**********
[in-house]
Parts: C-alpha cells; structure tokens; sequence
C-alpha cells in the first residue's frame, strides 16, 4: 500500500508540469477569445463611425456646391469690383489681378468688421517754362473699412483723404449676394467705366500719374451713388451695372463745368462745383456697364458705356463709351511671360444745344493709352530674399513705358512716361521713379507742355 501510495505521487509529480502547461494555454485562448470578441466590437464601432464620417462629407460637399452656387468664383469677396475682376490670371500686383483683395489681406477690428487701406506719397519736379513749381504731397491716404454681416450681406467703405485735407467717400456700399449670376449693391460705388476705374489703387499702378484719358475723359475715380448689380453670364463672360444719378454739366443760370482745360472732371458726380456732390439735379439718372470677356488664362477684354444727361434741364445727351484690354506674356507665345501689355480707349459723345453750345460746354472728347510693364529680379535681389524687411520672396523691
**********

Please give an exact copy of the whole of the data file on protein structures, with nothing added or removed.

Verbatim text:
[in-house]
Parts: C-alpha cells; structure tokens; sequence
C-alpha cells in the first residue's frame, strides 16, 4: 500500500508540469477569445463611425456646391469690383489681378468688421517754362473699412483723404449676394467705366500719374451713388451695372463745368462745383456697364458705356463709351511671360444745344493709352530674399513705358512716361521713379507742355 501510495505521487509529480502547461494555454485562448470578441466590437464601432464620417462629407460637399452656387468664383469677396475682376490670371500686383483683395489681406477690428487701406506719397519736379513749381504731397491716404454681416450681406467703405485735407467717400456700399449670376449693391460705388476705374489703387499702378484719358475723359475715380448689380453670364463672360444719378454739366443760370482745360472732371458726380456732390439735379439718372470677356488664362477684354444727361434741364445727351484690354506674356507665345501689355480707349459723345453750345460746354472728347510693364529680379535681389524687411520672396523691